I was like, "Okay, Pantheon is doing really cool stuff." I kind of was like, "Okay, that'd be a great kind of way to get into that, because I already have a connection there and understand it from the Drupal world, but also they're pretty ambitious in doing interesting things, so I can then have a chance to learn those skills."
Kyle Matthews:
Actually, I went to [inaudible 00:31:17] camp and talked to Josh. I was like, "Josh, do you need a JavaScript engineer?" He was like, "Yes we do." We got lunch, and then yeah, so joined there in late 2011 I think it was. Kind of end of 2011. Yeah, so then I worked there, built out their dashboards and all that jazz for a few years. Then left there to try another startup. Then when I was working on that startup is when Gatsby came about. Then that startup failed, but it got to be it did fail. It kind of went out of control, and now I'm doing another startup with [inaudible 00:31:58] Gatsby.
Kyle Matthews:
It is funny though, yeah, because now all of a sudden we're talking to all these Drupal people again. I'm like, "Oh." It's like old friends back then.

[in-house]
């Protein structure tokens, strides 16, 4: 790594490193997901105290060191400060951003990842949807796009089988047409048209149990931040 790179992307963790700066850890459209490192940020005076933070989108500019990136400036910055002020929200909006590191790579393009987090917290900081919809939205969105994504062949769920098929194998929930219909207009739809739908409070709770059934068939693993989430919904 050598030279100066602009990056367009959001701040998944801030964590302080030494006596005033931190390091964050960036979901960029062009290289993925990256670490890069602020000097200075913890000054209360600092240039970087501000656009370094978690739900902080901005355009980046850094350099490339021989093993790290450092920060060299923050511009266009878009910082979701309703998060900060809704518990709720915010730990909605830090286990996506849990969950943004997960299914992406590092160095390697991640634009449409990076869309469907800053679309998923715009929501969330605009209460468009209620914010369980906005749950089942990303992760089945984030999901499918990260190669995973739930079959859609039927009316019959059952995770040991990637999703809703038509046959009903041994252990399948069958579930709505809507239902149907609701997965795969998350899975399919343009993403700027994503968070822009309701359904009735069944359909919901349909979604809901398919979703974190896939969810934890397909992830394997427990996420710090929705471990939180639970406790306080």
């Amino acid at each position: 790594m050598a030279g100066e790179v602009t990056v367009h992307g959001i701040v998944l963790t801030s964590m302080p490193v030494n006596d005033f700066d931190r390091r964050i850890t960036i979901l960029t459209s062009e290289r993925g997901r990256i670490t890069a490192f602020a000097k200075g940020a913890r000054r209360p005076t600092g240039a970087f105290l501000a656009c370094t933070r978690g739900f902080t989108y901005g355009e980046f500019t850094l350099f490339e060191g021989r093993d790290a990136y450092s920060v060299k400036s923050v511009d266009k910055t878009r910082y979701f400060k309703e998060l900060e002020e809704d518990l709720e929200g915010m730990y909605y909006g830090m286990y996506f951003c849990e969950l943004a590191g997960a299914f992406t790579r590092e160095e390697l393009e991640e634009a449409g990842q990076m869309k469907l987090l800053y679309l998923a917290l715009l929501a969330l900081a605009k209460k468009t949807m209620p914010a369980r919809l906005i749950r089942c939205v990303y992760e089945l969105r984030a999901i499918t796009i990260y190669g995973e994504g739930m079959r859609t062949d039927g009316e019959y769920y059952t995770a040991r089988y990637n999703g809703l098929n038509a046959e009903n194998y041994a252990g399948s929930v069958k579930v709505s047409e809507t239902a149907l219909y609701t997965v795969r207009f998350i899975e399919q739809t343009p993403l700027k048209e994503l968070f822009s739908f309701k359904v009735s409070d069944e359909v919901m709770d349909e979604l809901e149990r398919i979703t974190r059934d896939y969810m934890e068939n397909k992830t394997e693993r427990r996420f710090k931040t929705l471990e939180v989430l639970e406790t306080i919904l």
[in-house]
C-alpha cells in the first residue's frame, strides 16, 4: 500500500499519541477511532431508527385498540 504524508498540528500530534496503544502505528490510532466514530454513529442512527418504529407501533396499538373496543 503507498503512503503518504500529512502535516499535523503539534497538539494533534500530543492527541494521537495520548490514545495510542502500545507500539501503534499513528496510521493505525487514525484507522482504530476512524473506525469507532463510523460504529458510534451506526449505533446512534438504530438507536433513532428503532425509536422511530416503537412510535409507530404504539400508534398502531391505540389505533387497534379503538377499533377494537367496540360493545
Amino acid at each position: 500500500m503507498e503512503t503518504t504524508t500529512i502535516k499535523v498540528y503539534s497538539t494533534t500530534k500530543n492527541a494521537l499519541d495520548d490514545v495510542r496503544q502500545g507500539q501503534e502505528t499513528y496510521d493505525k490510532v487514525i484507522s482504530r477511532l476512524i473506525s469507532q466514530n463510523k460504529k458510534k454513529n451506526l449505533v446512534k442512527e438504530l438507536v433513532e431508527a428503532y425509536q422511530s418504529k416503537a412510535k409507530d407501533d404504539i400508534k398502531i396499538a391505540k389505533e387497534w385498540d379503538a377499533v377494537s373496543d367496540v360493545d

Mike Herchel:
Yeah, we're coming back to get you.
Kyle Matthews:
Yeah, yeah, yeah, yeah, yeah. One way or another. Yeah. Yeah.
Mike Herchel:
But Gatsby does interface with Drupal, correct? Right?
Kyle Matthews:
Yeah. Yeah, yeah, yeah.
Mike Herchel:
How would I go about and do that?
Kyle Matthews:
Yeah, so basically Gatsby has this data layer that lets you pull in data from anywhere and then hook it up to your React components, and then kind of add build time, kind of combine the data and your components and create the static site. It's actually pretty straightforward. You just need ... There's a Gatsby Drupal plugin that you install and add it to your Gatsby site. Then you just point it at a Drupal 8 site with the rest module installed. I think you need the JSON API [inaudible 00:33:04]. I haven't looked at it in a little while.
Kyle Matthews:
Anyways, the instructions are in the plugin. You add that. Then at that point, it's pretty much automatic. You just start up Gatsby, and then there's kind of this interactive console where you can write queries and look at your data. At that point, you'll have access to all your Drupal data, and you can write GraphQL queries, what it's called, and then pull in the data to your components using that, call your Drupal data.